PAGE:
Mike Preece

НазваниеMike Preece
Размер0.71 Mb.
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Name withheld


I am a screenwriter and producer. I have had two short films funded from the short film fund and am in the process of negotiating feature film development funding with the Commission. I have an MA in Film and Television Studies from University of Auckland. I am a member of the screenwriters’ guild.

I welcome the review of the commission and would like to make the following suggestions regarding the future of the Film Commission.

  1. Develop a culture of Innovation: Raise the standard of New Zealand feature films

The standard of New Zealand feature films is not actually that high and the successes have been over-stated. Our number one aim must be to make the very best films we can and to work constantly at raising the standard of feature films. To help this happen the commission needs to reassess its criteria for assessing the overall aesthetic and dramatic quality of the feature films it develops and funds. Popularity and revenue is only one way to judge a film’s success. Raising standards is also about building, long-term, a culture of innovation and originality in filmmaking. The present emphasis on revenue above all other criteria for success is not helping or encouraging the industry to understand its successes and failures. Our feature films rarely win major awards other than audience choice awards. The commission has been tasked with promoting New Zealand films and promoting their successes but this has created a culture within the organisation (and within the news media) that has too often over stated the quality and success of New Zealand films. There is a sense that the commission has come to believe its own publicity and is not honestly looking at where its films are failing.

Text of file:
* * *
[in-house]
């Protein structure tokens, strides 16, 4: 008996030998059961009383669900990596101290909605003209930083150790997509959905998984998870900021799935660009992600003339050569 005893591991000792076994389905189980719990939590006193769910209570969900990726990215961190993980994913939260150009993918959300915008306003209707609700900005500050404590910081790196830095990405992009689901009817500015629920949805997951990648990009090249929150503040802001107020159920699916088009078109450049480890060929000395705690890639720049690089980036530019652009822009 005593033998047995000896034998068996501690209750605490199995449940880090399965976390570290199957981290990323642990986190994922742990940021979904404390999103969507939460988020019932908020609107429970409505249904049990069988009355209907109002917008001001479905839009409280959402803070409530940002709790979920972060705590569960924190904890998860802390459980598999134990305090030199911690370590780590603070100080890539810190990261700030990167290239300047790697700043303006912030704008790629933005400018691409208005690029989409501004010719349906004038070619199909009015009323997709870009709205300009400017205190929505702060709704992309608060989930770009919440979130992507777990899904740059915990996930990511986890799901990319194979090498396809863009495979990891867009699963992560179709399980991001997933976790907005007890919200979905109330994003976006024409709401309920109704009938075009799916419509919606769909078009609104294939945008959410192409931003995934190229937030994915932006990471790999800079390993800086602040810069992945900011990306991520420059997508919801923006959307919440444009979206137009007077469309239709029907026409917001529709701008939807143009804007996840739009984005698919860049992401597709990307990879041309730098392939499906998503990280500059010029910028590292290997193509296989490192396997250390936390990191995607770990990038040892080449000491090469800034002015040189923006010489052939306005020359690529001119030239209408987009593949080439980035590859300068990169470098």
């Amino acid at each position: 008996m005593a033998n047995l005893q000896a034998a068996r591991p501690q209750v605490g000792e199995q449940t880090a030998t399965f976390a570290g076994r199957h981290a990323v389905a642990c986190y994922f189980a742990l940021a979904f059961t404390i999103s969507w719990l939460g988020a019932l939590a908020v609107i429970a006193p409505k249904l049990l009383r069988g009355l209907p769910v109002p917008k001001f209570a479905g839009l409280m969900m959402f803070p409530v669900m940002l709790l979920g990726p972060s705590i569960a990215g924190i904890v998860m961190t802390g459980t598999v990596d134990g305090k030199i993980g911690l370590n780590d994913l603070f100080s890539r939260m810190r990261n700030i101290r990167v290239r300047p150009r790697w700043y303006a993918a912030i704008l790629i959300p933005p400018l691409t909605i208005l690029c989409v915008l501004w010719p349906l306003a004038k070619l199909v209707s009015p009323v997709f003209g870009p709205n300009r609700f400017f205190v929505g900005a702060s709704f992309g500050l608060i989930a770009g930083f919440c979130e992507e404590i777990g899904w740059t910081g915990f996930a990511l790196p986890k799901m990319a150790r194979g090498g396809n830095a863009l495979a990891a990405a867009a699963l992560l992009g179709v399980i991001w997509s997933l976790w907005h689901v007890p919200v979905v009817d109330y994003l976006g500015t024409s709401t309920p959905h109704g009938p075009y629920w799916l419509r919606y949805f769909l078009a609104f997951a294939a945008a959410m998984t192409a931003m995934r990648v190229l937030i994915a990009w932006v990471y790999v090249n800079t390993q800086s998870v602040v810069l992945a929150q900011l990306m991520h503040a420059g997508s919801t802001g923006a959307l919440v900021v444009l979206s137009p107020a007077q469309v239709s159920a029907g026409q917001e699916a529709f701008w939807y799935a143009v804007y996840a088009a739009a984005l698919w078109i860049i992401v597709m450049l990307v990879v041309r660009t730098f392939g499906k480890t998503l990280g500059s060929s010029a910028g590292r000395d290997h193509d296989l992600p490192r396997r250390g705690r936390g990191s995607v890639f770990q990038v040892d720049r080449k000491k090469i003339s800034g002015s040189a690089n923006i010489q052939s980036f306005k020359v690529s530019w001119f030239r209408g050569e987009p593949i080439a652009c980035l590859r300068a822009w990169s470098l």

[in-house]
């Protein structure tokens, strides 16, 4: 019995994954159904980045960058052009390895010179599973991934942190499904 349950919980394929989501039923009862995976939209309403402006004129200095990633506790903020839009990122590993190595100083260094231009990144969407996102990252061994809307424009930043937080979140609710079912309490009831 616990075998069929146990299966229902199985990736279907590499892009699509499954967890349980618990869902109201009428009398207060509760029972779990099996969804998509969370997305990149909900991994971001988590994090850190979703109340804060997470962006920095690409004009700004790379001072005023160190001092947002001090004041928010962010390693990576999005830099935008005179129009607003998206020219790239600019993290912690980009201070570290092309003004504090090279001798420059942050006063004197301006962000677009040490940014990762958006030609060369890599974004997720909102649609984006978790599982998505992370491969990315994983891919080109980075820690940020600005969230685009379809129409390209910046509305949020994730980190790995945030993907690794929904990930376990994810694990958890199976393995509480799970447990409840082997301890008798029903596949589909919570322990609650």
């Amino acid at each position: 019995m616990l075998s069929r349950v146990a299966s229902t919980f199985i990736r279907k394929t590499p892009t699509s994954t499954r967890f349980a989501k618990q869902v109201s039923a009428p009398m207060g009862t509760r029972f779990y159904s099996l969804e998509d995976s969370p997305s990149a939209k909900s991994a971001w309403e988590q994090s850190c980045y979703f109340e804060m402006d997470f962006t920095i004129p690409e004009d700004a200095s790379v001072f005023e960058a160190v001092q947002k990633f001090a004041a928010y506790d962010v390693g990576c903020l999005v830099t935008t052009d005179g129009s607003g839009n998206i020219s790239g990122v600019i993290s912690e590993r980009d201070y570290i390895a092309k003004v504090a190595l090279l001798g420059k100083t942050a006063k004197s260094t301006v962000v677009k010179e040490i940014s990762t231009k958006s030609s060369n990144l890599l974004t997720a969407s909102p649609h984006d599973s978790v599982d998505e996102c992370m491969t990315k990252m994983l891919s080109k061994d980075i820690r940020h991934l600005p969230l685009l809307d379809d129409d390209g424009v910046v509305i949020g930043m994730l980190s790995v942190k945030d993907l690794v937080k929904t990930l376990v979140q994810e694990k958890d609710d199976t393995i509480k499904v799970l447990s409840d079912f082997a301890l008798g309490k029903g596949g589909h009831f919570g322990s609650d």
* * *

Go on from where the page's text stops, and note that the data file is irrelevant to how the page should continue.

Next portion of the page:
1. Promote more sophisticated story-telling and structure

New Zealand must compete against France, Japan and Korea and other national film industries and be seen as leading the way in world cinema. At present the commission exists to promote New Zealand stories so as to ensure that overseas film industries and overseas films do not dominate our screens. This is important given the dominance of Hollywood in our market. However, story-telling in cinema is not just about the content of the film. It is also about the form that a film takes. In particular, it is about cinematography, editing, lighting and story structure. While all our films are New Zealand stories in content, very few of them are doing anything to develop and encourage our own unique ways of telling cinematic stories. Screenwriting in particular is being developed in ways that promote traditional Hollywood influenced three-act story structure. If the industry is to be seen as unique and innovative then we must develop more a more sophisticated understanding among filmmakers as to the relationship between form and content. A more sophisticated film culture in general. The Film commission must be open to alternative story structures and more innovative technical work. Winning critical awards must become a more important measure of the industries success.

  1. Establish a separate advisory group to give a critical response to films